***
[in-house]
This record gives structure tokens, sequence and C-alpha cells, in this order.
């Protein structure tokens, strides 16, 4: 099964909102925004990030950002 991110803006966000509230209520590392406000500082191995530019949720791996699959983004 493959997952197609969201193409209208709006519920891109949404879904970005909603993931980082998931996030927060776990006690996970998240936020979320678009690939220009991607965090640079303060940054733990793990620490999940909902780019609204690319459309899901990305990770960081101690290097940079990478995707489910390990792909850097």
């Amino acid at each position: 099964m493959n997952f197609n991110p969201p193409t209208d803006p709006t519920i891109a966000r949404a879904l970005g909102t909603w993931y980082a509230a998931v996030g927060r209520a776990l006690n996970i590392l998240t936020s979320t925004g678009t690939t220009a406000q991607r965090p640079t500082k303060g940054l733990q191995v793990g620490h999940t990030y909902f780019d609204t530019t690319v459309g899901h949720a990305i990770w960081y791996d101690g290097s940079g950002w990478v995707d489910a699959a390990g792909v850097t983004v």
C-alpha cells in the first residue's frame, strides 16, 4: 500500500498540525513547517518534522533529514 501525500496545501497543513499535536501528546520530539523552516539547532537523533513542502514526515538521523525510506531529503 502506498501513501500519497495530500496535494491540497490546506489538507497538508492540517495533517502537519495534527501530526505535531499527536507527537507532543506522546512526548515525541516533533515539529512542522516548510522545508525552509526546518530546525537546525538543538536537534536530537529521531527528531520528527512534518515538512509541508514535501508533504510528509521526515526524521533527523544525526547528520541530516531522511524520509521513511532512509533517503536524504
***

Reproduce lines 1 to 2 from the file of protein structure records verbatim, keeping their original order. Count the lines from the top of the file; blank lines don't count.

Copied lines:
[in-house]
This record gives structure tokens, sequence and C-alpha cells, in this order.